Hybrid micro-grids can reduce NWT carbon emissions: report

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Hybrid micro-grids could cut the NWT’s diesel dependence by half, according to a new report co-authored by former territorial finance minister Michael Miltenberger.

The report, entitled The Northern Way, outlines a five-year plan to build hybrid micro-grids that combine solar, wind and diesel electricity generation in diesel-powered communities.

RELATED: MP McLeod endorses Paris agreement, wary of carbon tax

Its release comes a week after the House of Commons voted to endorse the Paris climate agreement and eliminate greenhouse gas emissions country-wide.

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“Northerners suffer disproportionately from the impacts of climate change,” the report said.

“Energy insecurity exists in too many Northern communities and industries because they are almost totally dependent on electricity that is generated through burning fossil fuels.”

So what then, is the solution? According to the report, support for hybrid micro-grids in diesel-powered communities and industrial sites.

“Unless the NWT is exempt from contributing to the global effort, which it is not, the diesel-dependent electricity systems of the NWT are now obsolete,” the report stated.

“Displacing diesel-generated electricity with carbon neutral electricity is a clear opportunity to significantly reduce NWT greenhouse gas emissions.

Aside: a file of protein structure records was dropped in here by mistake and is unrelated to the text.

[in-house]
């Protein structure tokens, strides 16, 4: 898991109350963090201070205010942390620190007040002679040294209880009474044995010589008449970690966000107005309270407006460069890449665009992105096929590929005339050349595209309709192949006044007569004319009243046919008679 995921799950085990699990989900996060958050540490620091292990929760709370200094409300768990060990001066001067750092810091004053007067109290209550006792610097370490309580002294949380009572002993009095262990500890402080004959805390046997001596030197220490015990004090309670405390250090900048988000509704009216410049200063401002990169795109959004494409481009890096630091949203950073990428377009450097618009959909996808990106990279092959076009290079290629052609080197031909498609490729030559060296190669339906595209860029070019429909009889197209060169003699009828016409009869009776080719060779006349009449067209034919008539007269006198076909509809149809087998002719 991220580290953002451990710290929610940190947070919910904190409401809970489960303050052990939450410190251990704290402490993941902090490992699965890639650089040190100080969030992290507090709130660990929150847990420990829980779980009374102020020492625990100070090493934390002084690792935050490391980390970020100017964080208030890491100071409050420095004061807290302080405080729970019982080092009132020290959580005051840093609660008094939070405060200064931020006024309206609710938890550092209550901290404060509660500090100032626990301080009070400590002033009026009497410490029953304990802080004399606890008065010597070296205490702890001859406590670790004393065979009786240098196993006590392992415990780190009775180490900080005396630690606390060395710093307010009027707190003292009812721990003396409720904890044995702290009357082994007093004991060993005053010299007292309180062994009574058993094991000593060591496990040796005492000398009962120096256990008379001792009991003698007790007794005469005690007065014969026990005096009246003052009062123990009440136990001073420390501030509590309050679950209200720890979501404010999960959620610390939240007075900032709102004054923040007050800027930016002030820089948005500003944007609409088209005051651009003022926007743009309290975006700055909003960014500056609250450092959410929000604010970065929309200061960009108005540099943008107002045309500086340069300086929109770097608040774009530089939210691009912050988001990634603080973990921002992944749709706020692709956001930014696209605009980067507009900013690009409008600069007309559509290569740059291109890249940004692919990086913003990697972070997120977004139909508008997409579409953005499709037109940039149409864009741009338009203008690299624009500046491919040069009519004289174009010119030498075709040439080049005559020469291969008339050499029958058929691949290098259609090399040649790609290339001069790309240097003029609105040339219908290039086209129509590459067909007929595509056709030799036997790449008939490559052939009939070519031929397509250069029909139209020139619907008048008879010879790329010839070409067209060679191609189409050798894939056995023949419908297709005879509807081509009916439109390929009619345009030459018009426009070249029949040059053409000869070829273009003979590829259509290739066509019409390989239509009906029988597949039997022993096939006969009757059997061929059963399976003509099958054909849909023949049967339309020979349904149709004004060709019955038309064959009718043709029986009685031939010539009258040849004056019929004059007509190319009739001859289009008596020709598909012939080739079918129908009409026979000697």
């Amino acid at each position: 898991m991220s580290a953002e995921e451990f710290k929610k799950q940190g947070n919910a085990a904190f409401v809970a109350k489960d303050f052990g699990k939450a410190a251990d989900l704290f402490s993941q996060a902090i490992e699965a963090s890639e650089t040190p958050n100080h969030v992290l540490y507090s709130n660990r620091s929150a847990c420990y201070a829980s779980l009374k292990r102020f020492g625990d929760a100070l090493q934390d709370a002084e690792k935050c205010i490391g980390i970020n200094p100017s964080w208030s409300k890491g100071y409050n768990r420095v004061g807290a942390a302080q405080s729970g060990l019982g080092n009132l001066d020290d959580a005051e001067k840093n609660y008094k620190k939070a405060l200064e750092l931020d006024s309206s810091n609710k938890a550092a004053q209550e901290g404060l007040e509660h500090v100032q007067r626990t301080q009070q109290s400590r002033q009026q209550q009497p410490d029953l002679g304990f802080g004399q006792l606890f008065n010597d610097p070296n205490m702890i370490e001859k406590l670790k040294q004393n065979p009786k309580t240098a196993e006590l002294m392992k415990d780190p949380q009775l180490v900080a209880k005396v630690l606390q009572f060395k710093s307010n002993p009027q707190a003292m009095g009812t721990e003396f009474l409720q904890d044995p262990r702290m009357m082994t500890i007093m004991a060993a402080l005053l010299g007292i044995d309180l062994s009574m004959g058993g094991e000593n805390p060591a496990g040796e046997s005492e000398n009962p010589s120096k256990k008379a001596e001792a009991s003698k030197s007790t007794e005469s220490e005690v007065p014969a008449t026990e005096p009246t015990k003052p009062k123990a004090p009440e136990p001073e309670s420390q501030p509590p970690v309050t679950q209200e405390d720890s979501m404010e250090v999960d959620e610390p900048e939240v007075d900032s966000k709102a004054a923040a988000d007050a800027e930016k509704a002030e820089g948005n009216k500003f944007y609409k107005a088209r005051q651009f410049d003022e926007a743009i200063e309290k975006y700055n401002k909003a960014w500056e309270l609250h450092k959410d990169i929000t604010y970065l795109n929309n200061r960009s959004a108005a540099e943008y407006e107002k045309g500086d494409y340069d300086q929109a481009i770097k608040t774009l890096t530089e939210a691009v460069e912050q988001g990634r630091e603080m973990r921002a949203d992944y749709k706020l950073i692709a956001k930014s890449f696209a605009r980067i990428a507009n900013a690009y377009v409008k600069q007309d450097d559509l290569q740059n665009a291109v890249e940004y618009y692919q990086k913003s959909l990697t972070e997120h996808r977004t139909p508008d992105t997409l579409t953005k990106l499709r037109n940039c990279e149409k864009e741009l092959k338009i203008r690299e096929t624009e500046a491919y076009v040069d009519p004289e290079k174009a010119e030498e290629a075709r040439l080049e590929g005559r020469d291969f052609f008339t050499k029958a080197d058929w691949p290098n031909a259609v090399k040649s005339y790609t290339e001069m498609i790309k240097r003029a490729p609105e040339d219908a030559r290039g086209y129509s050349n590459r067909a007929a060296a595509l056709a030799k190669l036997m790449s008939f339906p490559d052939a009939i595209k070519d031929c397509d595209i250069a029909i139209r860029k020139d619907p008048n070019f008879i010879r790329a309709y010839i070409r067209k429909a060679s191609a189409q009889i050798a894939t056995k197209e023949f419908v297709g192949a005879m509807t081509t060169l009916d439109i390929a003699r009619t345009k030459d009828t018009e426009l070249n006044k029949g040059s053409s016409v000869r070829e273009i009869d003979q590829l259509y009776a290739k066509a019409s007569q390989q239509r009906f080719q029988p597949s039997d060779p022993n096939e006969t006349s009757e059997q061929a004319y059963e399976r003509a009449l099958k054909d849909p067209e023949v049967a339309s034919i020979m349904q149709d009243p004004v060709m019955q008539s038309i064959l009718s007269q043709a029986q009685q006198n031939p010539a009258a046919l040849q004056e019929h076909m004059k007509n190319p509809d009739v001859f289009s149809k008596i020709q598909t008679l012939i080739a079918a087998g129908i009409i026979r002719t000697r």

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“The status quo diesel-fuelled electricity systems of the NWT are not sustainable.”

Last week, Prime Minister Justin Trudeau told the provinces and territories they have until 2018 to adopt a carbon pricing scheme, or the federal government will impose a price for them.

For some time now, Northern leaders have expressed their opposition to a federally implemented carbon tax, saying it could negatively impact the quality of life for Northerners.

That rings especially true for remote communities with few alternatives.

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But Miltenberger says there are options available to both small and large communities so long as they are willing to embrace new technologies.

High cost mega-projects ‘risky’

The report indicates it will cost between $300 million and $780 million to cut the territory’s use of diesel to generate electricity in half.

But hybrid micro-grids projects will be much more affordable than mega-projects like expanding capacity of the Taltson hydro system – which could cost more than $2 billion.

Miltenberger says there are a number of successful hybrid systems in the NWT already, including a solar-diesel-battery micro-grid in Colville Lake and a wind farm at the Diavik diamond mine.

While small thermal communities should be considered the priority, the report suggests there are opportunities for savings in Yellowknife and larger thermal communities like Inuvik and Fort Simpson as well.

Miltenberger says the study has been provided to all MLAs for their consideration.

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